A growing number of kids in the U.S. are homeschooled, and many colleges seeking to diversify their student bodies are welcoming them with open arms.
While the percentage of homeschooled applicants is still tiny, admissions officers say their applications often stand out.
They tend to have “thicker folders, in a good way,” Amherst College dean of admission and financial aid Katie Fretwell told NBC News. They can be “innovative thinkers with a lot to bring to the table,” she added, especially at a college like Amherst, where students have an open curriculum and independence in their studies.
Fretwell said only 8 or 9 exclusively homeschooled students have ever graduated from Amherst, but the number of students who have some homeschooling in their background is much higher.
According to the National Home Education Research Institute, more than 2.2 million students in this country are taught at home, and that number is growing.
Beth Whitson, an Ohio mother, homeschooled all four of her children. She said they didn't encounter any challenges in applying to college.
“All my children were accepted at all colleges they applied,” she said.
But Whitson added that the process was slightly different since they were homeschooled.
Though she found it easy to assemble transcripts for them and listed herself as their guidance counselor and used extracurricular instructors and teachers for their recommendations, a few colleges still required extra information, such as another recommendation letter or a description of coursework.
This is not uncommon. Andrea Felder, director of freshman and international admissions at the University of Florida, told NBC News that homeschooled applicants are given the same consideration as students from traditional high school settings, with some additional requests.
“We do ask homeschooled applicants to provide us with scores from SAT Subject Tests in math (Level IIC), foreign language, science and social science. Homeschooled applicants are exempt from the SAT Subject Test requirement if they have completed two courses in a specific subject area at an accredited institution, such as a local high school, Florida Virtual School or a state/community college,” she said.
"Any way a student can demonstrate her or his interests or activities outside of the classroom will help.”
When her second homeschooled child was applying to college, Kym Valk of Gulf Breeze, Florida, found some schools were friendlier to homeschoolers than others. Her daughter’s first choice was the United States Air Force Academy, which requires an extensive application process for any student and a separate recommendation from a member of Congress.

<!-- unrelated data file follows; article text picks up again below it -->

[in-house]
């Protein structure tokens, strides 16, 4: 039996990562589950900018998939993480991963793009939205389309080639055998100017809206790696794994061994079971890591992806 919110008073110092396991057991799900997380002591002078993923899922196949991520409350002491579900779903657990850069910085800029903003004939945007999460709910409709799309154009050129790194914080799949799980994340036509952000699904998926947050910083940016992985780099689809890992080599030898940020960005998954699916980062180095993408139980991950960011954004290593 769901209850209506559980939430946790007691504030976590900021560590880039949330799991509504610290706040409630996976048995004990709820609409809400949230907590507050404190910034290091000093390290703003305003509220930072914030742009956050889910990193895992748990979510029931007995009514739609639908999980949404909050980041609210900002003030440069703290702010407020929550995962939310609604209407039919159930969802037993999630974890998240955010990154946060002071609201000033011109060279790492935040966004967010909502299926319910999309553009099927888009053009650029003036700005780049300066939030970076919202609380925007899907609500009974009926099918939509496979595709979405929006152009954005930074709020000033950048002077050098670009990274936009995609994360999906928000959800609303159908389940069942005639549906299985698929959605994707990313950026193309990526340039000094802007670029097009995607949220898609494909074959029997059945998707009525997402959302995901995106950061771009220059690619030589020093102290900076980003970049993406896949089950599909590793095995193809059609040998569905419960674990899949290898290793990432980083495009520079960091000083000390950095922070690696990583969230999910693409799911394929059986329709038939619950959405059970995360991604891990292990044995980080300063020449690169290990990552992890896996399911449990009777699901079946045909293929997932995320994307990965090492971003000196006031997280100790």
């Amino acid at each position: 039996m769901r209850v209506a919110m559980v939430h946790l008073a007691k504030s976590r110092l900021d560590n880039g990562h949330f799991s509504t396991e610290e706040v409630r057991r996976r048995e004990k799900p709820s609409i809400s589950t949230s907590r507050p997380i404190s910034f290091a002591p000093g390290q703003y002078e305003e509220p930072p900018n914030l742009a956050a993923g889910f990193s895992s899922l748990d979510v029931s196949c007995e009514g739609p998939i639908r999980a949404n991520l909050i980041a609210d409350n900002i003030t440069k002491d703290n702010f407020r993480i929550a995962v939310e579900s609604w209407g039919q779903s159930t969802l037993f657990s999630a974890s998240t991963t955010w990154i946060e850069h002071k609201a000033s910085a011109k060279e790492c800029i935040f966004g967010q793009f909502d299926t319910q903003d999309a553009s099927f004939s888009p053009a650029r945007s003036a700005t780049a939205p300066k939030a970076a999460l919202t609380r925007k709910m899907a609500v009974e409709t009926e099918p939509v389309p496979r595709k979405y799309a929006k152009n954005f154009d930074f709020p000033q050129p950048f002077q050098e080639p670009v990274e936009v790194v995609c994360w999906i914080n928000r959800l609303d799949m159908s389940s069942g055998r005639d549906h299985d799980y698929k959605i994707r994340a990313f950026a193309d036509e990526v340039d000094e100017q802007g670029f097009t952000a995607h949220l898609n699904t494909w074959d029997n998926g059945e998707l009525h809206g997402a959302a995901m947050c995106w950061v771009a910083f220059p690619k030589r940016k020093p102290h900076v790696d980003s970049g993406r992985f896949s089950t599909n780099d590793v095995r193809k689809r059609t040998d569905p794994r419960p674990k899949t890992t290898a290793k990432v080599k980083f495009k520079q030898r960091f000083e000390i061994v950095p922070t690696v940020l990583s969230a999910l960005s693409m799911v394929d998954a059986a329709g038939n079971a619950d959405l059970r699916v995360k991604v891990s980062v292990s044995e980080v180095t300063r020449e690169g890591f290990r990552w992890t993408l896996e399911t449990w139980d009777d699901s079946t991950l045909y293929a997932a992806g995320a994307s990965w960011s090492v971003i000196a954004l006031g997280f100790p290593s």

“Without exception, every application was extremely homeschool-friendly,” Valk said. But other schools, including a Division 1 school that offered her daughter a scholarship for pole vaulting, were not.
“We were told that she would need an ‘official’ diploma in order to attend,” Valk said. “They defined an ‘official’ diploma as one administered by an accredited school."
The family sought advice from the Home School Legal Defense Association, which assured them diplomas were official as long as they were in compliance with records with the county school district.
“The school questioning our credibility was also informed of this law, and agreed to accept our records as official,” she said.
Another college told the Valks it had a policy against accepting homeschooled students from out of state.
“They gave us the reason that the homeschooling laws and standards were different outside their state, and therefore, could not be considered comparable,” she said.
NYU sophomore Katarina Cirillo, 18, spent her first year of high school in a traditional school, then decided to finish from home, using her state’s virtual school system as well as other online homeschooling sites. When it came to applying to college, she was on her own.
“I was literally Googling ‘how to apply to college,’” she said. “I didn’t have anyone to guide me.”
Most of the colleges she applied to did not have instructions specifically for homeschooling students, but she used the Common Application's section for extenuating circumstances to explain her high school experience, with her mother acting as her guidance counselor. Like Whitson’s children, Cirillo used her extracurricular instructors and coaches to write her teacher recommendations.
“The hardest part was not having a diploma,” Cirillo said. “I had to create a composite transcript myself by asking each site and system I used to send me individual transcripts.”
When preparing to apply to college, University of Florida's Felder had these suggestions for homeschooling students: Make sure you are familiar with the requirements for admission, take challenging classes to prepare for college, and find an area of interest outside of academics.
“Homeschooled students may not have clubs like a traditional high school, but students may volunteer, become involved in their place of worship, play an instrument, find a hobby, get a job, help with family responsibilities, et cetera," she said. "Any way a student can demonstrate her or his interests or activities outside of the classroom will help.”